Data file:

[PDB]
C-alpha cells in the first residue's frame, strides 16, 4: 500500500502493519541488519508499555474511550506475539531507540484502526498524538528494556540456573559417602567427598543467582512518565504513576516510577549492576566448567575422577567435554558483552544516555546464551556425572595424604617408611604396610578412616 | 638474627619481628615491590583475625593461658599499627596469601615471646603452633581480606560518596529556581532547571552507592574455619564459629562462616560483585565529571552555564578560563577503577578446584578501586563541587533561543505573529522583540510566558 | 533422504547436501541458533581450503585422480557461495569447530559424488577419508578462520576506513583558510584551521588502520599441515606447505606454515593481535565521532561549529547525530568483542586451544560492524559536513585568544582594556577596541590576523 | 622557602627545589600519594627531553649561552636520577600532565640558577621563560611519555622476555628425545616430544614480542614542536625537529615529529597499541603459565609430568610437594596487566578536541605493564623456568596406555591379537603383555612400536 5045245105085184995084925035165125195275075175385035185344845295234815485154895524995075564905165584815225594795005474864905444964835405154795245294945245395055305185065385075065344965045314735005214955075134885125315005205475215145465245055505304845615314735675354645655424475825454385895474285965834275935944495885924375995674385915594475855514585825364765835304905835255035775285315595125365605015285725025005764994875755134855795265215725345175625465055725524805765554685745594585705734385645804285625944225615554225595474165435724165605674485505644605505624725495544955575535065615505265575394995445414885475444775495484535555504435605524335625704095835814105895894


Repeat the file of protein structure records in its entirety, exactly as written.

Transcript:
[PDB]
C-alpha cells in the first residue's frame, strides 16, 4: 500500500502493519541488519508499555474511550506475539531507540484502526498524538528494556540456573559417602567427598543467582512518565504513576516510577549492576566448567575422577567435554558483552544516555546464551556425572595424604617408611604396610578412616 | 638474627619481628615491590583475625593461658599499627596469601615471646603452633581480606560518596529556581532547571552507592574455619564459629562462616560483585565529571552555564578560563577503577578446584578501586563541587533561543505573529522583540510566558 | 533422504547436501541458533581450503585422480557461495569447530559424488577419508578462520576506513583558510584551521588502520599441515606447505606454515593481535565521532561549529547525530568483542586451544560492524559536513585568544582594556577596541590576523 | 622557602627545589600519594627531553649561552636520577600532565640558577621563560611519555622476555628425545616430544614480542614542536625537529615529529597499541603459565609430568610437594596487566578536541605493564623456568596406555591379537603383555612400536 5045245105085184995084925035165125195275075175385035185344845295234815485154895524995075564905165584815225594795005474864905444964835405154795245294945245395055305185065385075065344965045314735005214955075134885125315005205475215145465245055505304845615314735675354645655424475825454385895474285965834275935944495885924375995674385915594475855514585825364765835304905835255035775285315595125365605015285725025005764994875755134855795265215725345175625465055725524805765554685745594585705734385645804285625944225615554225595474165435724165605674485505644605505624725495544955575535065615505265575394995445414885475444775495484535555504435605524335625704095835814105895894